One fund manager points out that employees do not need to invest in their employer’s stock to benefit from their company’s performance: “A company pension fund should not invest in its own stock. If the company is doing well the employees will benefit through wages, bonus and other rewards. If the company is under performing the employees will at least have some security through their pension money, even though their wages will suffer.”
When it comes to the practice of employers making contributions to pension plans in their own shares rather than cash, there is less of a consensus. A small majority (56%) disapprove. “It could lead to another Enron,” says one pension fund manager “Furthermore a company may simply dilute shareholder equity by issuing more shares.”
Even those of you who approve of the practice insist that there should be no restrictions on employees trading these shares whenever they want to, and in an effective, liquid market. Enron employees saw the value of their pension plans disappear largely because they were not allowed to sell their holdings of company stock.
Yet few of you (16%) believe that the Enron affair has weakened the case for company DC plans or would slow the move by European companies to replace DB with DC plans. You feel there are other, more significant factors militating against the spread of DC plans. “Good guidance is sufficient to avoid Enron-like problems,” one pension fund manager points out. “The fall of the equity markets in the past six years is a bigger deterrent to DC plans than Enron.”
So are there any lessons, in terms of pension fund governance, that can be learned from the Enron affair? According to you, there are plenty. Auditing comes top of the list of things that need improvement. “Attention must be paid to reforming the audit functions,” says one. “Do not assume your auditors are working for your benefit,” warns another.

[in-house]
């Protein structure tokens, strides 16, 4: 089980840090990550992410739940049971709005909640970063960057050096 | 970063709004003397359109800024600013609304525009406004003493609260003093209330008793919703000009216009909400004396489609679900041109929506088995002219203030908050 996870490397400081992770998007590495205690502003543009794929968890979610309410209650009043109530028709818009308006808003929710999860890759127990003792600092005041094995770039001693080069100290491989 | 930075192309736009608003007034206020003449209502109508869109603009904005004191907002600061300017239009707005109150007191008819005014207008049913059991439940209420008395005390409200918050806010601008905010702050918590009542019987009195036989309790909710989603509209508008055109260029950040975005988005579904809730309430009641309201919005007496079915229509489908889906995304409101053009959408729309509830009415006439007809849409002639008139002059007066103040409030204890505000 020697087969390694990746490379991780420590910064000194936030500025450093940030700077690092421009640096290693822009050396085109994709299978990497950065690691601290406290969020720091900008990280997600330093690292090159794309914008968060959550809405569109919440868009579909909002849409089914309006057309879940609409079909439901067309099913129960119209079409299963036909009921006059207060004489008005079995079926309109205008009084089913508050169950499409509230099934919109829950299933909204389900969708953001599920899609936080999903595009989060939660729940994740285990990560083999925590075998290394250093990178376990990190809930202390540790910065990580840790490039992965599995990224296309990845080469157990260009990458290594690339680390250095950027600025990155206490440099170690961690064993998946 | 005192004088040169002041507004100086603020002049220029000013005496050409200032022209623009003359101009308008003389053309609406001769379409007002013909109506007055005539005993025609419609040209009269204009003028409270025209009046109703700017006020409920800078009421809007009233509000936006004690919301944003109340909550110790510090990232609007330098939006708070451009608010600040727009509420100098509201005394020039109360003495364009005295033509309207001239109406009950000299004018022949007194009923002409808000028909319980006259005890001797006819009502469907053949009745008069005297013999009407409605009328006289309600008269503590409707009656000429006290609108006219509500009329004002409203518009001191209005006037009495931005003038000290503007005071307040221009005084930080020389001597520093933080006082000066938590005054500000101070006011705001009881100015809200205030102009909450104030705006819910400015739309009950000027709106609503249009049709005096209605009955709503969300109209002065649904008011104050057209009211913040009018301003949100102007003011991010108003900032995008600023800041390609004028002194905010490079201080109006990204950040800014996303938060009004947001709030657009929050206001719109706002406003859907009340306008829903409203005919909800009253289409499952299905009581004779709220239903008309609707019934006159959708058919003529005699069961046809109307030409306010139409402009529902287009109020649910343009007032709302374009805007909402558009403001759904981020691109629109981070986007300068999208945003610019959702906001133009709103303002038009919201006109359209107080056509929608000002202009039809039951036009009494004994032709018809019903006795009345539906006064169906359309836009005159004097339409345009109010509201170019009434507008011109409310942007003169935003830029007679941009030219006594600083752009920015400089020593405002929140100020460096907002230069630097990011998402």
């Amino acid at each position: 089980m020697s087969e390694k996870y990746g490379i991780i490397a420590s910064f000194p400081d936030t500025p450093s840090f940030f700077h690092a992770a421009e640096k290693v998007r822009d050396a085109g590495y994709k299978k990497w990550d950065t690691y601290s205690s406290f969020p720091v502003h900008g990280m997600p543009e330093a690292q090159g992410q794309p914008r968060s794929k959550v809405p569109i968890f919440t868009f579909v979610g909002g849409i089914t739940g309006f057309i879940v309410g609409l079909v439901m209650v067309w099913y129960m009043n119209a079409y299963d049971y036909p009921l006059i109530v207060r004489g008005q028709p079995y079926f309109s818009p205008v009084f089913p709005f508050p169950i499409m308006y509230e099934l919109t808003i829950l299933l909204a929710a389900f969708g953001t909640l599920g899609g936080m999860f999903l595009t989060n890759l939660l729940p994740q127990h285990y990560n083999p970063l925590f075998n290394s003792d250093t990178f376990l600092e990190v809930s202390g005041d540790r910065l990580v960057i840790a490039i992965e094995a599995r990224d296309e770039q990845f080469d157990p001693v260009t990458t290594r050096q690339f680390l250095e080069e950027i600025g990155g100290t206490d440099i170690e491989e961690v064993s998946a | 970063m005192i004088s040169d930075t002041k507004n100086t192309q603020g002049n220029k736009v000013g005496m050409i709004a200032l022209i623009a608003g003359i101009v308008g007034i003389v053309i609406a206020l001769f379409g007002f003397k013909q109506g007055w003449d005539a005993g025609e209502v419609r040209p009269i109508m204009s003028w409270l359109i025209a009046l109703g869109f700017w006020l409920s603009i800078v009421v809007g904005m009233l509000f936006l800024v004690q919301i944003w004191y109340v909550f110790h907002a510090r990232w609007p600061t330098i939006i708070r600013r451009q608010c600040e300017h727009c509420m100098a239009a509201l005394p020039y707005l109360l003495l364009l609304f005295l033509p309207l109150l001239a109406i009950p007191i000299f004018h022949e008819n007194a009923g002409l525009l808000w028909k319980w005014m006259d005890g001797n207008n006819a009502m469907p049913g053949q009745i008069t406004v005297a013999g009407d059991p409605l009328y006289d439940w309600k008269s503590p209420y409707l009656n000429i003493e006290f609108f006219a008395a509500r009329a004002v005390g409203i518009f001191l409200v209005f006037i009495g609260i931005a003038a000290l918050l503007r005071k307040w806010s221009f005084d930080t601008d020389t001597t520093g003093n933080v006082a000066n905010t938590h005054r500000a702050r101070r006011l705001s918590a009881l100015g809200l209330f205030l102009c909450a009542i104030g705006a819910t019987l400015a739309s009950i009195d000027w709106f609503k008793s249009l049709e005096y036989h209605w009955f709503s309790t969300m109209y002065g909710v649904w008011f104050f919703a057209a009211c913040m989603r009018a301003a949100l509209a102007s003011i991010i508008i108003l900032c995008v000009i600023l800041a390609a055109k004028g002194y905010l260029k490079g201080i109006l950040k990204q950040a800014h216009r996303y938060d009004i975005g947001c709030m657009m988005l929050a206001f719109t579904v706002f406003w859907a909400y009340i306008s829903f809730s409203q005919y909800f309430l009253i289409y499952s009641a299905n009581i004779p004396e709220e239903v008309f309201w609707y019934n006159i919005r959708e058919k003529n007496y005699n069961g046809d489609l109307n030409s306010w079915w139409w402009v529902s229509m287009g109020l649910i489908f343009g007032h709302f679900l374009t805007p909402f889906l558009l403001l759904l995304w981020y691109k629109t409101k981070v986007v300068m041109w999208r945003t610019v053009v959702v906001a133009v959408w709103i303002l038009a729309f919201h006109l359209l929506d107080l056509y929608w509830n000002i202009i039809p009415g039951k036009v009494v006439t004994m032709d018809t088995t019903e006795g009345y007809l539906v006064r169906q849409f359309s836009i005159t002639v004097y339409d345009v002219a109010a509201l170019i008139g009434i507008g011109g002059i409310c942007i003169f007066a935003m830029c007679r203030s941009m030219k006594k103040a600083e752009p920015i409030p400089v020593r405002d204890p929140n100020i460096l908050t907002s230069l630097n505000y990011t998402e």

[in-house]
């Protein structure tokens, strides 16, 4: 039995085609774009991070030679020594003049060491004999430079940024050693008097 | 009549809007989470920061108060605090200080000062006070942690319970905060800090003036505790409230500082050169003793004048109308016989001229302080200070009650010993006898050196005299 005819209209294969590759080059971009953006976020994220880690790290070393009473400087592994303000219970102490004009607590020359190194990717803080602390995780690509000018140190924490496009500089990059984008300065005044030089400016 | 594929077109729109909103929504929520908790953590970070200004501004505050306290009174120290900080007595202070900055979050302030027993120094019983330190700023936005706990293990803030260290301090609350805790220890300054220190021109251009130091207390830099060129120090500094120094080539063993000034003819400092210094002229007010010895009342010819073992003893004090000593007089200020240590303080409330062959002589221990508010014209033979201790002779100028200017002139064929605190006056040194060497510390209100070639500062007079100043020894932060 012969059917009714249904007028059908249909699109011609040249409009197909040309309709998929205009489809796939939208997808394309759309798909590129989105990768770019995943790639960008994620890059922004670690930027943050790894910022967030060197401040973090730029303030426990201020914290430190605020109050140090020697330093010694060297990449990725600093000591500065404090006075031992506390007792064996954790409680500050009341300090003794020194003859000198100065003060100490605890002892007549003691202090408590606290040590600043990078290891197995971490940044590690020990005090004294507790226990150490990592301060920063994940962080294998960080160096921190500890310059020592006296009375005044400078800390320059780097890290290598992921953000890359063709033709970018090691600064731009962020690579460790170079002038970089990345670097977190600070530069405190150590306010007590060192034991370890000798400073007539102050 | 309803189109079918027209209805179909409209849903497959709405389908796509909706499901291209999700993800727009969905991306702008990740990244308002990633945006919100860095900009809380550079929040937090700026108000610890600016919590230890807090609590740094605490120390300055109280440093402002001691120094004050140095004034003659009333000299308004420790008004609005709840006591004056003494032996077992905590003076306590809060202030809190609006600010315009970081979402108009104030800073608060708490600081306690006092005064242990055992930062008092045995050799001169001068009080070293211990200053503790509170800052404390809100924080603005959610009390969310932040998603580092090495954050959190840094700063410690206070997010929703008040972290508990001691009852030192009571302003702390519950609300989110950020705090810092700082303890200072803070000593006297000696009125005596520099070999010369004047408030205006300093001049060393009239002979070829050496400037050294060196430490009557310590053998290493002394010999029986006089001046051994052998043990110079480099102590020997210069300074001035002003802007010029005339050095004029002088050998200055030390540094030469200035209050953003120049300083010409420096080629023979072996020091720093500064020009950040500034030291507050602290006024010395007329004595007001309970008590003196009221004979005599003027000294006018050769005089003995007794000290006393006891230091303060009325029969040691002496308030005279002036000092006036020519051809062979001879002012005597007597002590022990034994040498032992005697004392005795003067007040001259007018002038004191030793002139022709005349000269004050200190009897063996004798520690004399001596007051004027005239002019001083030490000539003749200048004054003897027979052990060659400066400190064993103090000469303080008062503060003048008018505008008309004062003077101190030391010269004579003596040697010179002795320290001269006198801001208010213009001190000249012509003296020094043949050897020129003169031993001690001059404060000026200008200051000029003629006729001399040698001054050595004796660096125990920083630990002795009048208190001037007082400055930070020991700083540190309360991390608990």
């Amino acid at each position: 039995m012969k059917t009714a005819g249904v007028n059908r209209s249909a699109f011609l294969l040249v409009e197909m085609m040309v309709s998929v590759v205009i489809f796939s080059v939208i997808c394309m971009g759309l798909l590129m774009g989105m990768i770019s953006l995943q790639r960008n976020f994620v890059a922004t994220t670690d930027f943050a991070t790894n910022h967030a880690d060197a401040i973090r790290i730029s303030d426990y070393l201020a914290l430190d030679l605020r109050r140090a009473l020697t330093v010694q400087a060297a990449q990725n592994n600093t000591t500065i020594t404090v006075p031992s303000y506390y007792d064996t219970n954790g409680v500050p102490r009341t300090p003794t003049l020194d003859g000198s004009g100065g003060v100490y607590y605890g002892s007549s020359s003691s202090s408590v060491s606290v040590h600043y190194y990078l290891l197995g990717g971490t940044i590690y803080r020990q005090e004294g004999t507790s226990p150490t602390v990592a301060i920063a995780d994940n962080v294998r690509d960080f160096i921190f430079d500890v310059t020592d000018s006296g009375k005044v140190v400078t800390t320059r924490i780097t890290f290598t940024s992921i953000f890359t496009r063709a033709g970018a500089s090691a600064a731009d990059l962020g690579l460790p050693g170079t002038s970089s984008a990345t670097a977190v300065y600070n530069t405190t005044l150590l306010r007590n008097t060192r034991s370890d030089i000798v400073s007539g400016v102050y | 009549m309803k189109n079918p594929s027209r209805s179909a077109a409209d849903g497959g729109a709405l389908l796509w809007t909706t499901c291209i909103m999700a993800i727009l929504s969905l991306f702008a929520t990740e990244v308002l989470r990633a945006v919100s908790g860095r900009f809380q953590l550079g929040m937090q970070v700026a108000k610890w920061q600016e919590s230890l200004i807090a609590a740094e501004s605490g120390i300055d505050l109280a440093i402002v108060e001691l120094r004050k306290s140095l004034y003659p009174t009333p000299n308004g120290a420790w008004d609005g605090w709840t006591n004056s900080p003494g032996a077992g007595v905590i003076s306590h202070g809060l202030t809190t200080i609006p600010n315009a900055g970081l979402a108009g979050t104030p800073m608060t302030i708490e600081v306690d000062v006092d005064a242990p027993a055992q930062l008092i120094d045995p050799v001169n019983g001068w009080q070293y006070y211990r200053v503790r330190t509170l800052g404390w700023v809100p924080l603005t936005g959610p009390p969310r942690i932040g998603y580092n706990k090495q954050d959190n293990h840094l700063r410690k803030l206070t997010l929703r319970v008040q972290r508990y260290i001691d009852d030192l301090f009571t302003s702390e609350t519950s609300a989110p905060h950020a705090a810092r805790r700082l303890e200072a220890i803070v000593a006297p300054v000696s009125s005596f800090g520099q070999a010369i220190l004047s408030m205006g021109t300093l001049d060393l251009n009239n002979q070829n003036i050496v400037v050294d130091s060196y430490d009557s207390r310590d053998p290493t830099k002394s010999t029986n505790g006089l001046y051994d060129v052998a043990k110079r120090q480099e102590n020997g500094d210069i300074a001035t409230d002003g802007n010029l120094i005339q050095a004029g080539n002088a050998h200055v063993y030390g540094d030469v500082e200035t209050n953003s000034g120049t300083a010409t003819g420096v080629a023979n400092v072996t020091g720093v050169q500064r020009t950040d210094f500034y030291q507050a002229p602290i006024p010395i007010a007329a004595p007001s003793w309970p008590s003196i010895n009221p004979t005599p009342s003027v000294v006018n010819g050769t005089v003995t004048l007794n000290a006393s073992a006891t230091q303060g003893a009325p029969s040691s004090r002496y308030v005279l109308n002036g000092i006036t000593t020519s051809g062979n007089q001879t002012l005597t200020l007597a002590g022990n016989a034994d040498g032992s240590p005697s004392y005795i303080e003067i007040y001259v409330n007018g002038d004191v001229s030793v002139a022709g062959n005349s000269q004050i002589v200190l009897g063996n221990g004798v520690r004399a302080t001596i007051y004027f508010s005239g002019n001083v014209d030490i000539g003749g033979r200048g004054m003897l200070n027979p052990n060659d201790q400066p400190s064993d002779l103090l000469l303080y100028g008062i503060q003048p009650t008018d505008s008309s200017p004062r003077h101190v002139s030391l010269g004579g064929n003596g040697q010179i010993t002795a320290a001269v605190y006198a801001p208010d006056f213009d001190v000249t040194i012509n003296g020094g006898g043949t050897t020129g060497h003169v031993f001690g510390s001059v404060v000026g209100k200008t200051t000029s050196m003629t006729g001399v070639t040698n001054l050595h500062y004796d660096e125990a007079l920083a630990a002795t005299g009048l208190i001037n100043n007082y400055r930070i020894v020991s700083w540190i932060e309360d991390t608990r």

The need for employee protection and employee education is another lesson that needs to be learnt. One pension fund manager thinks the Enron affair demonstrates “the blindness of some decision-makers, both employers and employees, when left totally free in their choices”. Another fund manager even confesses to having “second thoughts about the social implications of a full free choice and the connected education needed for private responsibility”.
The education of employees should explain the benefits of diversification , you say. “Diversification is an absolute must,” says one manager. “You must never put too many eggs in one basket.”
This is a recurring response, and a lesson that DB schemes can perhaps teach DC plans. The manager of a large UK pension fund comments: “The one obvious learning message from Enron, so far as pension funds are concerned, is that it is madness, whether in the US or the UK, to invest personal savings heavily with one’s employer and hence put all your eggs in one basket.
“The sort of employer-related investment rules which apply to defined benefit schemes in the UK would appear to be a very sensible safeguard for all types of pension scheme, whether in the UK or the US.”
Another lesson is that protecting the pension fund is quite as important as protecting the employee: “Pension plans, whether DB or DC, should have no exposure to their sponsoring company,” one manager says. “All pension obligations should be held in a separate trust, or at least covered by an insurance policy,” says another.
It is a mistake to assume that the interests of a company and its pension fund are the same, you warn: “A company and its pension fund are two totally different entities and they should each be managed separately in their own best interest,” one fund manager comments. “A company’s best interest is not necessarily the best interest of the fund. Pension fund money should be managed in the interests of the beneficiaries only, and not in the interest of the company.”
And that, surely, is the real lesson of the Enron affair.